Developing a plan prior to initiating a retail business would assist in identifying any risks that may arise and how those risks could be reduced should they occur. The plan can also guide the business owner to issues such as how to sustain the retail business whilst moving through various hurdles once the business has been established, and the identifying financial impacts of the business from conception, through to profitability.
Types of Business Plan
A basic plan may be used for an individual starting their own business in providing goods to an organization or collection of organisations. It may be that the individual has left employment and is offered a long term contract with the organization they had left or another similar organization. For the individual to provide such services, they may have to initiate a business entity as a sole trader or possibly a limited company.
In doing so the individual may consider developing a basic plan for their business, as there may only be a low level third party (i.e. accountant, lawyer) requirement to view such a plan. The basic plan would simply entail the steps taken to transition from past employee into a business entity, and further maintain a level of financial sustainability that suits the individual.
A basic plan might include information such as:
- Who owns the business (individual or shares)?
- What type of business entity is required?
- How will the financial matters be managed?
- Are there any medium or long term liabilities that need to be managed?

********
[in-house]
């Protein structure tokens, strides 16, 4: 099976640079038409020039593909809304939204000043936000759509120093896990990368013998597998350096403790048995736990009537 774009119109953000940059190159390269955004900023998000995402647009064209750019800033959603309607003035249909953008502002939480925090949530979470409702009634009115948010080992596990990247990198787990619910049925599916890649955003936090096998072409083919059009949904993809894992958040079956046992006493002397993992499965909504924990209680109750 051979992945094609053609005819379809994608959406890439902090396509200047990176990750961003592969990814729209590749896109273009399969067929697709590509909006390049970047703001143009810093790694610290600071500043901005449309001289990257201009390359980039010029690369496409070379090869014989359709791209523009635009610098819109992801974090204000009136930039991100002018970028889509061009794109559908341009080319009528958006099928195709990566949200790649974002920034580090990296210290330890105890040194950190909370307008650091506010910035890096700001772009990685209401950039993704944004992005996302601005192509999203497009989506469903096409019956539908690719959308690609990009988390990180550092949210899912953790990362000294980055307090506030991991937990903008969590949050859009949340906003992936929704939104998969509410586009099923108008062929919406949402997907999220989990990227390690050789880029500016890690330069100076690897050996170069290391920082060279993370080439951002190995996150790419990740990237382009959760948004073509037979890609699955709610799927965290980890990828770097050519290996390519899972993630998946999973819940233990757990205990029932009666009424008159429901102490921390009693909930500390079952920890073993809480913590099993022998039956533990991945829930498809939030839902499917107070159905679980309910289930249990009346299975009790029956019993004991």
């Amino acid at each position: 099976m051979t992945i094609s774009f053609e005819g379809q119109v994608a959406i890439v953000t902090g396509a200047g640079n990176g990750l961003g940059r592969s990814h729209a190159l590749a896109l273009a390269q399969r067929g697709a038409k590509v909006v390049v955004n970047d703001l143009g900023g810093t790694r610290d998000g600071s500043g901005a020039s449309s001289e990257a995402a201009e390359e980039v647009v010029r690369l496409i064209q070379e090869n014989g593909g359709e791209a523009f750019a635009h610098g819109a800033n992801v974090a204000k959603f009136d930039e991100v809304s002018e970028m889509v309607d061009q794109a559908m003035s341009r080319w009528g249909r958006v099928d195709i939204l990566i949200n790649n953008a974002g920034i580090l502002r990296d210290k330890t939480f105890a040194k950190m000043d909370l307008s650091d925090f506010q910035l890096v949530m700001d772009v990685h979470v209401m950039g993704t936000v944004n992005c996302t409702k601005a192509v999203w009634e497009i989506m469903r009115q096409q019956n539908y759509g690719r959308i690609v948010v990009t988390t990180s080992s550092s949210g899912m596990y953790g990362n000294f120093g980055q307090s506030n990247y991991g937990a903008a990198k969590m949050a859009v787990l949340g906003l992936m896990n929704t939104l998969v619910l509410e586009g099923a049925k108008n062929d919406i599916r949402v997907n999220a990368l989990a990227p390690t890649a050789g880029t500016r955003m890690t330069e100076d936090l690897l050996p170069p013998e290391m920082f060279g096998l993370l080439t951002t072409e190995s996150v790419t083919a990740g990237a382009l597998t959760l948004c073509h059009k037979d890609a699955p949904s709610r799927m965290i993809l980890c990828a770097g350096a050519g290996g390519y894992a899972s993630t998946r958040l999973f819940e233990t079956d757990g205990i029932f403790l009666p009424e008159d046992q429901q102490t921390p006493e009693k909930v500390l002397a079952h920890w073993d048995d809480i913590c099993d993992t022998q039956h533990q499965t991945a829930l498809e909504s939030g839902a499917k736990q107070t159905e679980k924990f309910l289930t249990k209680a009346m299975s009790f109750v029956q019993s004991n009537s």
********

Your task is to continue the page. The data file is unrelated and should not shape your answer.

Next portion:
- What are the products/services of the business?
- Are there any constraints in conjunction with the customers?
- What are the business liabilities and risks?
- Will the business plan for any further employees in the future?
- What is the duration of any long term contracts, and what happens when the contracts expire?
- What is the exit strategy of the business?
If the business has no intention of employing staff, does not operate from a leased or purchased facility (operated from home), does not require any marketing input to gain or maintain a customer base, and has no or low equipment overheads to maintain the product/service, a basic plan may provide all that is needed for the business to operate.
When wanting to initiate, restart, or grow a business that has employees, regular overhead costs, or a need to gain and maintain a customer base, having a plan for the business would be valuable.
As with all business entities in NZ business ownership carries a significant level of accountability. The business owner is entirely accountable for all actions within the business and carries the responsibility for anything that occurs within the business they own, whether the business is new or long established.